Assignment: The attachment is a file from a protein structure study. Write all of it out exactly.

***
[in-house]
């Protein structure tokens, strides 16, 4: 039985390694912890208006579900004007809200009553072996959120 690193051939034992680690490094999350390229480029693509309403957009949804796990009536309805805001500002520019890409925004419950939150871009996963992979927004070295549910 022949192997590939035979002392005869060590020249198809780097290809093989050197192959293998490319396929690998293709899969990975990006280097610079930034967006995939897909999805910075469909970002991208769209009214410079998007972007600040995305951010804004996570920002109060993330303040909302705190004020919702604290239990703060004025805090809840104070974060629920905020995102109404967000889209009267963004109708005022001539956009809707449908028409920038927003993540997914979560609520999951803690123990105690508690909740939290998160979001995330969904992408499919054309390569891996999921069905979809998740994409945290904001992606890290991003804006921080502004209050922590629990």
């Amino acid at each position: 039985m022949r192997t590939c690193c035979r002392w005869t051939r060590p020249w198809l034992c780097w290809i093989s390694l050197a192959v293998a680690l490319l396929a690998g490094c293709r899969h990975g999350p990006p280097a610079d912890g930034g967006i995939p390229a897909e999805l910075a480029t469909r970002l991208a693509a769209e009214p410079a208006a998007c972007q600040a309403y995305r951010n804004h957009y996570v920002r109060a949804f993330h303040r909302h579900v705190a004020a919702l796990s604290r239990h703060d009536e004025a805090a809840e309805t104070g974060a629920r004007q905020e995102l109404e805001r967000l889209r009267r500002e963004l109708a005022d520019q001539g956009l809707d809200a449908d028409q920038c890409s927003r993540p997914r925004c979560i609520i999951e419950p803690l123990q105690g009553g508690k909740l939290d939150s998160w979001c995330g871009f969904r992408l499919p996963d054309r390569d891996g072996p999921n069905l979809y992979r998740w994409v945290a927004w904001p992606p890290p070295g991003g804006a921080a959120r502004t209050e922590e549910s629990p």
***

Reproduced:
[in-house]
């Protein structure tokens, strides 16, 4: 039985390694912890208006579900004007809200009553072996959120 690193051939034992680690490094999350390229480029693509309403957009949804796990009536309805805001500002520019890409925004419950939150871009996963992979927004070295549910 022949192997590939035979002392005869060590020249198809780097290809093989050197192959293998490319396929690998293709899969990975990006280097610079930034967006995939897909999805910075469909970002991208769209009214410079998007972007600040995305951010804004996570920002109060993330303040909302705190004020919702604290239990703060004025805090809840104070974060629920905020995102109404967000889209009267963004109708005022001539956009809707449908028409920038927003993540997914979560609520999951803690123990105690508690909740939290998160979001995330969904992408499919054309390569891996999921069905979809998740994409945290904001992606890290991003804006921080502004209050922590629990």
């Amino acid at each position: 039985m022949r192997t590939c690193c035979r002392w005869t051939r060590p020249w198809l034992c780097w290809i093989s390694l050197a192959v293998a680690l490319l396929a690998g490094c293709r899969h990975g999350p990006p280097a610079d912890g930034g967006i995939p390229a897909e999805l910075a480029t469909r970002l991208a693509a769209e009214p410079a208006a998007c972007q600040a309403y995305r951010n804004h957009y996570v920002r109060a949804f993330h303040r909302h579900v705190a004020a919702l796990s604290r239990h703060d009536e004025a805090a809840e309805t104070g974060a629920r004007q905020e995102l109404e805001r967000l889209r009267r500002e963004l109708a005022d520019q001539g956009l809707d809200a449908d028409q920038c890409s927003r993540p997914r925004c979560i609520i999951e419950p803690l123990q105690g009553g508690k909740l939290d939150s998160w979001c995330g871009f969904r992408l499919p996963d054309r390569d891996g072996p999921n069905l979809y992979r998740w994409v945290a927004w904001p992606p890290p070295g991003g804006a921080a959120r502004t209050e922590e549910s629990p």